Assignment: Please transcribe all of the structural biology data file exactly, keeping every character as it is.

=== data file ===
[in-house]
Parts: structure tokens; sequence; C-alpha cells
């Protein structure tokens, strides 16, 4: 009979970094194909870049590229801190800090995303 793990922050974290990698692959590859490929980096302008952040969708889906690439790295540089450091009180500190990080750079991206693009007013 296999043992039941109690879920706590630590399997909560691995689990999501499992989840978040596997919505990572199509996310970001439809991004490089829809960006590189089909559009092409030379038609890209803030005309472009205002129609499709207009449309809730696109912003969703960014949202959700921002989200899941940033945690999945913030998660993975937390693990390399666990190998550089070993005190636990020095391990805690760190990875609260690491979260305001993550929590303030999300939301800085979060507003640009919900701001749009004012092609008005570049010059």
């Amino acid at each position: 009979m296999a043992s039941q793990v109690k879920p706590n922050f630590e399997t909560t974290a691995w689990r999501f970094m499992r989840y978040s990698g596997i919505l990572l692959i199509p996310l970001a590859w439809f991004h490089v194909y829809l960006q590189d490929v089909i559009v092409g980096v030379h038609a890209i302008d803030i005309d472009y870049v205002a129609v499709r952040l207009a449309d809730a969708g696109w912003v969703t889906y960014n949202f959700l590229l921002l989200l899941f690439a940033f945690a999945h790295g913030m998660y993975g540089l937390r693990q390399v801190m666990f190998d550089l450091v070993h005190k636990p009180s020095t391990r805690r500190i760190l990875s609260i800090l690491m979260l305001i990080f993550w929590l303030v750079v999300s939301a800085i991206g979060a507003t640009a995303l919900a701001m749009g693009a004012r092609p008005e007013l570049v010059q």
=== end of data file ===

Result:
[in-house]
Parts: structure tokens; sequence; C-alpha cells
């Protein structure tokens, strides 16, 4: 009979970094194909870049590229801190800090995303 793990922050974290990698692959590859490929980096302008952040969708889906690439790295540089450091009180500190990080750079991206693009007013 296999043992039941109690879920706590630590399997909560691995689990999501499992989840978040596997919505990572199509996310970001439809991004490089829809960006590189089909559009092409030379038609890209803030005309472009205002129609499709207009449309809730696109912003969703960014949202959700921002989200899941940033945690999945913030998660993975937390693990390399666990190998550089070993005190636990020095391990805690760190990875609260690491979260305001993550929590303030999300939301800085979060507003640009919900701001749009004012092609008005570049010059």
């Amino acid at each position: 009979m296999a043992s039941q793990v109690k879920p706590n922050f630590e399997t909560t974290a691995w689990r999501f970094m499992r989840y978040s990698g596997i919505l990572l692959i199509p996310l970001a590859w439809f991004h490089v194909y829809l960006q590189d490929v089909i559009v092409g980096v030379h038609a890209i302008d803030i005309d472009y870049v205002a129609v499709r952040l207009a449309d809730a969708g696109w912003v969703t889906y960014n949202f959700l590229l921002l989200l899941f690439a940033f945690a999945h790295g913030m998660y993975g540089l937390r693990q390399v801190m666990f190998d550089l450091v070993h005190k636990p009180s020095t391990r805690r500190i760190l990875s609260i800090l690491m979260l305001i990080f993550w929590l303030v750079v999300s939301a800085i991206g979060a507003t640009a995303l919900a701001m749009g693009a004012r092609p008005e007013l570049v010059q």